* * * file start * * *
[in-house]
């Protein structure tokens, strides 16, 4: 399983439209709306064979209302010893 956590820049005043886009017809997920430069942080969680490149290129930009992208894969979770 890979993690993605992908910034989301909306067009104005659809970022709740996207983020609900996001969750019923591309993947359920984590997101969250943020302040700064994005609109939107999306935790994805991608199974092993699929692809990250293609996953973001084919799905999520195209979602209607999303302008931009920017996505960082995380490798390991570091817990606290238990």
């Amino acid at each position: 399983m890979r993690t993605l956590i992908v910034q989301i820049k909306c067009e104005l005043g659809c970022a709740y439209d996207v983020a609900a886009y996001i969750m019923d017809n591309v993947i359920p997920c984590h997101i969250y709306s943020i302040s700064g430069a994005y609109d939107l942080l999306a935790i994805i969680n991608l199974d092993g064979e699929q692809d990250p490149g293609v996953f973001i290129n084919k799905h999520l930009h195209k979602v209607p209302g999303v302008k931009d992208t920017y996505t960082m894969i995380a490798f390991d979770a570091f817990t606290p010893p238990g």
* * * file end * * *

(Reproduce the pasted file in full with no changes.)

[in-house]
């Protein structure tokens, strides 16, 4: 399983439209709306064979209302010893 956590820049005043886009017809997920430069942080969680490149290129930009992208894969979770 890979993690993605992908910034989301909306067009104005659809970022709740996207983020609900996001969750019923591309993947359920984590997101969250943020302040700064994005609109939107999306935790994805991608199974092993699929692809990250293609996953973001084919799905999520195209979602209607999303302008931009920017996505960082995380490798390991570091817990606290238990």
């Amino acid at each position: 399983m890979r993690t993605l956590i992908v910034q989301i820049k909306c067009e104005l005043g659809c970022a709740y439209d996207v983020a609900a886009y996001i969750m019923d017809n591309v993947i359920p997920c984590h997101i969250y709306s943020i302040s700064g430069a994005y609109d939107l942080l999306a935790i994805i969680n991608l199974d092993g064979e699929q692809d990250p490149g293609v996953f973001i290129n084919k799905h999520l930009h195209k979602v209607p209302g999303v302008k931009d992208t920017y996505t960082m894969i995380a490798f390991d979770a570091f817990t606290p010893p238990g």